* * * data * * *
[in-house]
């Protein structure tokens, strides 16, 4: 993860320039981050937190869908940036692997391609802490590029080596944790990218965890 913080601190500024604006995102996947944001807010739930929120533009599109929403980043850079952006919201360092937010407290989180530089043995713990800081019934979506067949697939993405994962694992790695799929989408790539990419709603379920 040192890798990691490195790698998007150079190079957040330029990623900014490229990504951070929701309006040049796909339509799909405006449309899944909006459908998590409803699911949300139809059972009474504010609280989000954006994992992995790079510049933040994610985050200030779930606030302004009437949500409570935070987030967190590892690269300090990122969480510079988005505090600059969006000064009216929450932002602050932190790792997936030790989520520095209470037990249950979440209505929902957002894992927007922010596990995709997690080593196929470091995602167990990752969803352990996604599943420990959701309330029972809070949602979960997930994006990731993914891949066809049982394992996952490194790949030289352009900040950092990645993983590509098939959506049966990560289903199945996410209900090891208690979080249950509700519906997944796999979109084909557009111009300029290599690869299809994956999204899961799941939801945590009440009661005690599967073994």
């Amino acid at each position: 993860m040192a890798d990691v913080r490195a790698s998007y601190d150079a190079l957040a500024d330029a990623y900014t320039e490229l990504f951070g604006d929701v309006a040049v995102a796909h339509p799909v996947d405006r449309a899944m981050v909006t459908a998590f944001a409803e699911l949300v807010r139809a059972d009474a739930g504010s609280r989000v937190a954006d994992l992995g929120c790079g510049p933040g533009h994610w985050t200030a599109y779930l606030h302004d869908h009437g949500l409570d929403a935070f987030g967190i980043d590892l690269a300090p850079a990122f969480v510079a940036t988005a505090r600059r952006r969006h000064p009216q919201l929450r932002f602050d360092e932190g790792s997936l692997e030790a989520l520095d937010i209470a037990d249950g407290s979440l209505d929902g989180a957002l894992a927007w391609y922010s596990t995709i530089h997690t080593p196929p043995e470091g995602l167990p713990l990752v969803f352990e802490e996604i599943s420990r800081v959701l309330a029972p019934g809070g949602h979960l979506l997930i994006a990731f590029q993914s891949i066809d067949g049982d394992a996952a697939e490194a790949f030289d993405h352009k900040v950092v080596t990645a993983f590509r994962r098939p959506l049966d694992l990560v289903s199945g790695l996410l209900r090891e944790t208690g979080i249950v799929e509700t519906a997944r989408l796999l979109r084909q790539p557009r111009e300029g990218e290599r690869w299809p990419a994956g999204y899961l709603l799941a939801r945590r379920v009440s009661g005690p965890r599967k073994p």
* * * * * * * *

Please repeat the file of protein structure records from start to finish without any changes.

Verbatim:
[in-house]
């Protein structure tokens, strides 16, 4: 993860320039981050937190869908940036692997391609802490590029080596944790990218965890 913080601190500024604006995102996947944001807010739930929120533009599109929403980043850079952006919201360092937010407290989180530089043995713990800081019934979506067949697939993405994962694992790695799929989408790539990419709603379920 040192890798990691490195790698998007150079190079957040330029990623900014490229990504951070929701309006040049796909339509799909405006449309899944909006459908998590409803699911949300139809059972009474504010609280989000954006994992992995790079510049933040994610985050200030779930606030302004009437949500409570935070987030967190590892690269300090990122969480510079988005505090600059969006000064009216929450932002602050932190790792997936030790989520520095209470037990249950979440209505929902957002894992927007922010596990995709997690080593196929470091995602167990990752969803352990996604599943420990959701309330029972809070949602979960997930994006990731993914891949066809049982394992996952490194790949030289352009900040950092990645993983590509098939959506049966990560289903199945996410209900090891208690979080249950509700519906997944796999979109084909557009111009300029290599690869299809994956999204899961799941939801945590009440009661005690599967073994």
């Amino acid at each position: 993860m040192a890798d990691v913080r490195a790698s998007y601190d150079a190079l957040a500024d330029a990623y900014t320039e490229l990504f951070g604006d929701v309006a040049v995102a796909h339509p799909v996947d405006r449309a899944m981050v909006t459908a998590f944001a409803e699911l949300v807010r139809a059972d009474a739930g504010s609280r989000v937190a954006d994992l992995g929120c790079g510049p933040g533009h994610w985050t200030a599109y779930l606030h302004d869908h009437g949500l409570d929403a935070f987030g967190i980043d590892l690269a300090p850079a990122f969480v510079a940036t988005a505090r600059r952006r969006h000064p009216q919201l929450r932002f602050d360092e932190g790792s997936l692997e030790a989520l520095d937010i209470a037990d249950g407290s979440l209505d929902g989180a957002l894992a927007w391609y922010s596990t995709i530089h997690t080593p196929p043995e470091g995602l167990p713990l990752v969803f352990e802490e996604i599943s420990r800081v959701l309330a029972p019934g809070g949602h979960l979506l997930i994006a990731f590029q993914s891949i066809d067949g049982d394992a996952a697939e490194a790949f030289d993405h352009k900040v950092v080596t990645a993983f590509r994962r098939p959506l049966d694992l990560v289903s199945g790695l996410l209900r090891e944790t208690g979080i249950v799929e509700t519906a997944r989408l796999l979109r084909q790539p557009r111009e300029g990218e290599r690869w299809p990419a994956g999204y899961l709603l799941a939801r945590r379920v009440s009661g005690p965890r599967k073994p």